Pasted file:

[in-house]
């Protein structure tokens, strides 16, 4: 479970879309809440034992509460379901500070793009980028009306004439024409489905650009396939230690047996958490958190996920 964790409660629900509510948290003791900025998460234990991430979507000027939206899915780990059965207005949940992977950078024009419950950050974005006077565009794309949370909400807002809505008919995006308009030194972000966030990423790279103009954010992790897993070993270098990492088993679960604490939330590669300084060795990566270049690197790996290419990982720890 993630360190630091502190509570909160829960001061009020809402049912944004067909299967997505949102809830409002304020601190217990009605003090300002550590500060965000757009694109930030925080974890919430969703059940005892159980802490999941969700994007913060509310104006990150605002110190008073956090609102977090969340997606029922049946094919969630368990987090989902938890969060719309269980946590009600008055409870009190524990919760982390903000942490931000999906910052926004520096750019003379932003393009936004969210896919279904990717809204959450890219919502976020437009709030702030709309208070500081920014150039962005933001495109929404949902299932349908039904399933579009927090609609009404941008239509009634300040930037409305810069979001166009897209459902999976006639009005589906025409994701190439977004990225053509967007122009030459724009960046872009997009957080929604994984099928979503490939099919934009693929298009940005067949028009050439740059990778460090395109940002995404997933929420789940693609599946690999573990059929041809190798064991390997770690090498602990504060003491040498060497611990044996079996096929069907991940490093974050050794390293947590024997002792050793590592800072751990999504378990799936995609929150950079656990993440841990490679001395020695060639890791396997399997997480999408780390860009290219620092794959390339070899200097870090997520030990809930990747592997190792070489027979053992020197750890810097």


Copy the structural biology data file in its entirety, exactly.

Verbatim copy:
[in-house]
């Protein structure tokens, strides 16, 4: 479970879309809440034992509460379901500070793009980028009306004439024409489905650009396939230690047996958490958190996920 964790409660629900509510948290003791900025998460234990991430979507000027939206899915780990059965207005949940992977950078024009419950950050974005006077565009794309949370909400807002809505008919995006308009030194972000966030990423790279103009954010992790897993070993270098990492088993679960604490939330590669300084060795990566270049690197790996290419990982720890 993630360190630091502190509570909160829960001061009020809402049912944004067909299967997505949102809830409002304020601190217990009605003090300002550590500060965000757009694109930030925080974890919430969703059940005892159980802490999941969700994007913060509310104006990150605002110190008073956090609102977090969340997606029922049946094919969630368990987090989902938890969060719309269980946590009600008055409870009190524990919760982390903000942490931000999906910052926004520096750019003379932003393009936004969210896919279904990717809204959450890219919502976020437009709030702030709309208070500081920014150039962005933001495109929404949902299932349908039904399933579009927090609609009404941008239509009634300040930037409305810069979001166009897209459902999976006639009005589906025409994701190439977004990225053509967007122009030459724009960046872009997009957080929604994984099928979503490939099919934009693929298009940005067949028009050439740059990778460090395109940002995404997933929420789940693609599946690999573990059929041809190798064991390997770690090498602990504060003491040498060497611990044996079996096929069907991940490093974050050794390293947590024997002792050793590592800072751990999504378990799936995609929150950079656990993440841990490679001395020695060639890791396997399997997480999408780390860009290219620092794959390339070899200097870090997520030990809930990747592997190792070489027979053992020197750890810097």